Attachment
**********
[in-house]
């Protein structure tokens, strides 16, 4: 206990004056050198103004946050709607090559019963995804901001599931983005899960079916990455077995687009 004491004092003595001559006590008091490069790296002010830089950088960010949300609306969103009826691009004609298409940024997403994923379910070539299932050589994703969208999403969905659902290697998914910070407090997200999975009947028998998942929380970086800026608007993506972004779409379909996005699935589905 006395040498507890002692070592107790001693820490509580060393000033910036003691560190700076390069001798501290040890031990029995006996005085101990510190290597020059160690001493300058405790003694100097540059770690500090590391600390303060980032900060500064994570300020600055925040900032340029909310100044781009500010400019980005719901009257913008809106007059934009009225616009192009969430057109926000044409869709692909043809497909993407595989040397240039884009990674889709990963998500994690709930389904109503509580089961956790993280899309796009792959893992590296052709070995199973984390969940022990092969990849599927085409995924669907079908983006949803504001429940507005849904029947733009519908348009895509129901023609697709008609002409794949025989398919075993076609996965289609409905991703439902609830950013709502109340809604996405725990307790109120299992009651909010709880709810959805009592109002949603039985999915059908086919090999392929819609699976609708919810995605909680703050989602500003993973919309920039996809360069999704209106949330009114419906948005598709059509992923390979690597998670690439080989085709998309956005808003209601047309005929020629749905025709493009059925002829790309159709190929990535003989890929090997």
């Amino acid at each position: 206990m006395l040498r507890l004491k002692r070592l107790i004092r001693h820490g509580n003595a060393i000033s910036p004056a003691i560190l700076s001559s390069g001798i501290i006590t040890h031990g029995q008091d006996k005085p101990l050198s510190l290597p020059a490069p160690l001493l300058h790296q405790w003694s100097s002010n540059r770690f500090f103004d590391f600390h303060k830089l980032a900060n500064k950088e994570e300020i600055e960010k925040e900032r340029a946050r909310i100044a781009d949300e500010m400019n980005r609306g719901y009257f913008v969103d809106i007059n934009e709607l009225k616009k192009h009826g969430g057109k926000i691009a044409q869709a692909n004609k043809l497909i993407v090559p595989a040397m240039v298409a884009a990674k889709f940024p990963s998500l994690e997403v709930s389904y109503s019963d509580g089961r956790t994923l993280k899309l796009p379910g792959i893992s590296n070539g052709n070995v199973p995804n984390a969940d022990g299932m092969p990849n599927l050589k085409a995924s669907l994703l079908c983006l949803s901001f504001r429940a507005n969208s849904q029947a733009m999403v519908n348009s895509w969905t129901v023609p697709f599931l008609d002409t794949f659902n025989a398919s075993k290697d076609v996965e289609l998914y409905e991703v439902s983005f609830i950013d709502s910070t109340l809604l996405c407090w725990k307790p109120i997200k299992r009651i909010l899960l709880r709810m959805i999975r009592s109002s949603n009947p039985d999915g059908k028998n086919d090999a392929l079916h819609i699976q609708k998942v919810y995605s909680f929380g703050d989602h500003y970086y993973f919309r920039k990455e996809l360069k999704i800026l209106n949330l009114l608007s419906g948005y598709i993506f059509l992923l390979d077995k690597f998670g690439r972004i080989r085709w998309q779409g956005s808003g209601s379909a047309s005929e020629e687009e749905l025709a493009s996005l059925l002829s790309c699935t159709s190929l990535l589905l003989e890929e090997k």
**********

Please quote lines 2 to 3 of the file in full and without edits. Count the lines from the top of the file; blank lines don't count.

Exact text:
């Protein structure tokens, strides 16, 4: 206990004056050198103004946050709607090559019963995804901001599931983005899960079916990455077995687009 004491004092003595001559006590008091490069790296002010830089950088960010949300609306969103009826691009004609298409940024997403994923379910070539299932050589994703969208999403969905659902290697998914910070407090997200999975009947028998998942929380970086800026608007993506972004779409379909996005699935589905 006395040498507890002692070592107790001693820490509580060393000033910036003691560190700076390069001798501290040890031990029995006996005085101990510190290597020059160690001493300058405790003694100097540059770690500090590391600390303060980032900060500064994570300020600055925040900032340029909310100044781009500010400019980005719901009257913008809106007059934009009225616009192009969430057109926000044409869709692909043809497909993407595989040397240039884009990674889709990963998500994690709930389904109503509580089961956790993280899309796009792959893992590296052709070995199973984390969940022990092969990849599927085409995924669907079908983006949803504001429940507005849904029947733009519908348009895509129901023609697709008609002409794949025989398919075993076609996965289609409905991703439902609830950013709502109340809604996405725990307790109120299992009651909010709880709810959805009592109002949603039985999915059908086919090999392929819609699976609708919810995605909680703050989602500003993973919309920039996809360069999704209106949330009114419906948005598709059509992923390979690597998670690439080989085709998309956005808003209601047309005929020629749905025709493009059925002829790309159709190929990535003989890929090997």
């Amino acid at each position: 206990m006395l040498r507890l004491k002692r070592l107790i004092r001693h820490g509580n003595a060393i000033s910036p004056a003691i560190l700076s001559s390069g001798i501290i006590t040890h031990g029995q008091d006996k005085p101990l050198s510190l290597p020059a490069p160690l001493l300058h790296q405790w003694s100097s002010n540059r770690f500090f103004d590391f600390h303060k830089l980032a900060n500064k950088e994570e300020i600055e960010k925040e900032r340029a946050r909310i100044a781009d949300e500010m400019n980005r609306g719901y009257f913008v969103d809106i007059n934009e709607l009225k616009k192009h009826g969430g057109k926000i691009a044409q869709a692909n004609k043809l497909i993407v090559p595989a040397m240039v298409a884009a990674k889709f940024p990963s998500l994690e997403v709930s389904y109503s019963d509580g089961r956790t994923l993280k899309l796009p379910g792959i893992s590296n070539g052709n070995v199973p995804n984390a969940d022990g299932m092969p990849n599927l050589k085409a995924s669907l994703l079908c983006l949803s901001f504001r429940a507005n969208s849904q029947a733009m999403v519908n348009s895509w969905t129901v023609p697709f599931l008609d002409t794949f659902n025989a398919s075993k290697d076609v996965e289609l998914y409905e991703v439902s983005f609830i950013d709502s910070t109340l809604l996405c407090w725990k307790p109120i997200k299992r009651i909010l899960l709880r709810m959805i999975r009592s109002s949603n009947p039985d999915g059908k028998n086919d090999a392929l079916h819609i699976q609708k998942v919810y995605s909680f929380g703050d989602h500003y970086y993973f919309r920039k990455e996809l360069k999704i800026l209106n949330l009114l608007s419906g948005y598709i993506f059509l992923l390979d077995k690597f998670g690439r972004i080989r085709w998309q779409g956005s808003g209601s379909a047309s005929e020629e687009e749905l025709a493009s996005l059925l002829s790309c699935t159709s190929l990535l589905l003989e890929e090997k």